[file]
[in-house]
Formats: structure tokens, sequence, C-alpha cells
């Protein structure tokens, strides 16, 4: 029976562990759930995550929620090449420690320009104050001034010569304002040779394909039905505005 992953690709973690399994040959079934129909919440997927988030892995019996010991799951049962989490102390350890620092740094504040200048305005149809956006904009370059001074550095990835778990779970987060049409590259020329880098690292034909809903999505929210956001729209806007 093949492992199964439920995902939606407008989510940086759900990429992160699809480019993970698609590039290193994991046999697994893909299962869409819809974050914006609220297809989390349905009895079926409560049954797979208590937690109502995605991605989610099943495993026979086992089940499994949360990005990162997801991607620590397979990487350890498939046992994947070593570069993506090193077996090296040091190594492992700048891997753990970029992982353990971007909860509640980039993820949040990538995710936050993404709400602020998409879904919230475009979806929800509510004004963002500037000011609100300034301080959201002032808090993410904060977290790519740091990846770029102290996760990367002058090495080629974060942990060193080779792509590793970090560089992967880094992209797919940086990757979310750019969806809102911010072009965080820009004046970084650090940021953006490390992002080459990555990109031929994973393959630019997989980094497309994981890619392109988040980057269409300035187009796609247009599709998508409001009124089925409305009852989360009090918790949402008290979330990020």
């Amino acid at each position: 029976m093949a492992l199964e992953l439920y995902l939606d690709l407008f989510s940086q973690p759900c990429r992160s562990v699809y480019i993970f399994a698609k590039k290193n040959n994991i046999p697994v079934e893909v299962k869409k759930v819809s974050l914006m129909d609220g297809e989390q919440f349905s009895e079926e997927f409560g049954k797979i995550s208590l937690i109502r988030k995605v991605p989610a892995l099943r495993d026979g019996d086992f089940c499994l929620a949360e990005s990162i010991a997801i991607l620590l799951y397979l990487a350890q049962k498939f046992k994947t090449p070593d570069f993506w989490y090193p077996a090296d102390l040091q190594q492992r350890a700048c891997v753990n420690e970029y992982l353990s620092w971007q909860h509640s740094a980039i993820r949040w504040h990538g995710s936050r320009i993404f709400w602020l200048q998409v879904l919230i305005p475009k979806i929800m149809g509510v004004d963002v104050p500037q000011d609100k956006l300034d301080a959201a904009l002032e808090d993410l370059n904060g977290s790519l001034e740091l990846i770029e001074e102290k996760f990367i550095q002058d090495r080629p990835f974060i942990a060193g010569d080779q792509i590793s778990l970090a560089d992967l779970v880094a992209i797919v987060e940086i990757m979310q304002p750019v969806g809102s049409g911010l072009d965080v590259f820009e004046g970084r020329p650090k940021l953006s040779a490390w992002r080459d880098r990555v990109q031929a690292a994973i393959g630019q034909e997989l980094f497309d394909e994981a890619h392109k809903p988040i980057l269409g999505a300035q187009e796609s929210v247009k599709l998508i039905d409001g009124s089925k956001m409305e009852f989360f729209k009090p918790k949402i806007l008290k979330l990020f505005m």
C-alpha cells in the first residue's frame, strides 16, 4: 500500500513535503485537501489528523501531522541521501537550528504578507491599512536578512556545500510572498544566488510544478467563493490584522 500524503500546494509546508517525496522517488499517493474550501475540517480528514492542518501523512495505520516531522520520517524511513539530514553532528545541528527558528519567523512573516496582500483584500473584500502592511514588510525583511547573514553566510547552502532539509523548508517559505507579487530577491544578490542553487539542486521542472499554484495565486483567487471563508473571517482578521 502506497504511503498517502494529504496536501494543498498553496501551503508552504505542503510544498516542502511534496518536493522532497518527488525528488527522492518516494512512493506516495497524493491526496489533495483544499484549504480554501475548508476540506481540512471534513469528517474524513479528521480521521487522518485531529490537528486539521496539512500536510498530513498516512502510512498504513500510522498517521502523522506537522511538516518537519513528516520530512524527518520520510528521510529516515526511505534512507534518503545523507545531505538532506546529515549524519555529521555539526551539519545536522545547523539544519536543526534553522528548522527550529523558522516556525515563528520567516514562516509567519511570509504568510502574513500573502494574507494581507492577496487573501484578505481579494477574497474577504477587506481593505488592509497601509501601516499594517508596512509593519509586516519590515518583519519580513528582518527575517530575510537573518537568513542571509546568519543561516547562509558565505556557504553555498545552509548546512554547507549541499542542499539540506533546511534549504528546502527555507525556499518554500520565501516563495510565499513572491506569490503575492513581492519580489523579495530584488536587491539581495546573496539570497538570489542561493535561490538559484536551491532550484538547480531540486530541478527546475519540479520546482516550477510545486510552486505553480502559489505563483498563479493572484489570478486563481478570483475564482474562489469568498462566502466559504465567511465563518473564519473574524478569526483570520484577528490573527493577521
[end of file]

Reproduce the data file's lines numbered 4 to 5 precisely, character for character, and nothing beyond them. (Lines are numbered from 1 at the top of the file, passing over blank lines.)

């Amino acid at each position: 029976m093949a492992l199964e992953l439920y995902l939606d690709l407008f989510s940086q973690p759900c990429r992160s562990v699809y480019i993970f399994a698609k590039k290193n040959n994991i046999p697994v079934e893909v299962k869409k759930v819809s974050l914006m129909d609220g297809e989390q919440f349905s009895e079926e997927f409560g049954k797979i995550s208590l937690i109502r988030k995605v991605p989610a892995l099943r495993d026979g019996d086992f089940c499994l929620a949360e990005s990162i010991a997801i991607l620590l799951y397979l990487a350890q049962k498939f046992k994947t090449p070593d570069f993506w989490y090193p077996a090296d102390l040091q190594q492992r350890a700048c891997v753990n420690e970029y992982l353990s620092w971007q909860h509640s740094a980039i993820r949040w504040h990538g995710s936050r320009i993404f709400w602020l200048q998409v879904l919230i305005p475009k979806i929800m149809g509510v004004d963002v104050p500037q000011d609100k956006l300034d301080a959201a904009l002032e808090d993410l370059n904060g977290s790519l001034e740091l990846i770029e001074e102290k996760f990367i550095q002058d090495r080629p990835f974060i942990a060193g010569d080779q792509i590793s778990l970090a560089d992967l779970v880094a992209i797919v987060e940086i990757m979310q304002p750019v969806g809102s049409g911010l072009d965080v590259f820009e004046g970084r020329p650090k940021l953006s040779a490390w992002r080459d880098r990555v990109q031929a690292a994973i393959g630019q034909e997989l980094f497309d394909e994981a890619h392109k809903p988040i980057l269409g999505a300035q187009e796609s929210v247009k599709l998508i039905d409001g009124s089925k956001m409305e009852f989360f729209k009090p918790k949402i806007l008290k979330l990020f505005m």
C-alpha cells in the first residue's frame, strides 16, 4: 500500500513535503485537501489528523501531522541521501537550528504578507491599512536578512556545500510572498544566488510544478467563493490584522 500524503500546494509546508517525496522517488499517493474550501475540517480528514492542518501523512495505520516531522520520517524511513539530514553532528545541528527558528519567523512573516496582500483584500473584500502592511514588510525583511547573514553566510547552502532539509523548508517559505507579487530577491544578490542553487539542486521542472499554484495565486483567487471563508473571517482578521 502506497504511503498517502494529504496536501494543498498553496501551503508552504505542503510544498516542502511534496518536493522532497518527488525528488527522492518516494512512493506516495497524493491526496489533495483544499484549504480554501475548508476540506481540512471534513469528517474524513479528521480521521487522518485531529490537528486539521496539512500536510498530513498516512502510512498504513500510522498517521502523522506537522511538516518537519513528516520530512524527518520520510528521510529516515526511505534512507534518503545523507545531505538532506546529515549524519555529521555539526551539519545536522545547523539544519536543526534553522528548522527550529523558522516556525515563528520567516514562516509567519511570509504568510502574513500573502494574507494581507492577496487573501484578505481579494477574497474577504477587506481593505488592509497601509501601516499594517508596512509593519509586516519590515518583519519580513528582518527575517530575510537573518537568513542571509546568519543561516547562509558565505556557504553555498545552509548546512554547507549541499542542499539540506533546511534549504528546502527555507525556499518554500520565501516563495510565499513572491506569490503575492513581492519580489523579495530584488536587491539581495546573496539570497538570489542561493535561490538559484536551491532550484538547480531540486530541478527546475519540479520546482516550477510545486510552486505553480502559489505563483498563479493572484489570478486563481478570483475564482474562489469568498462566502466559504465567511465563518473564519473574524478569526483570520484577528490573527493577521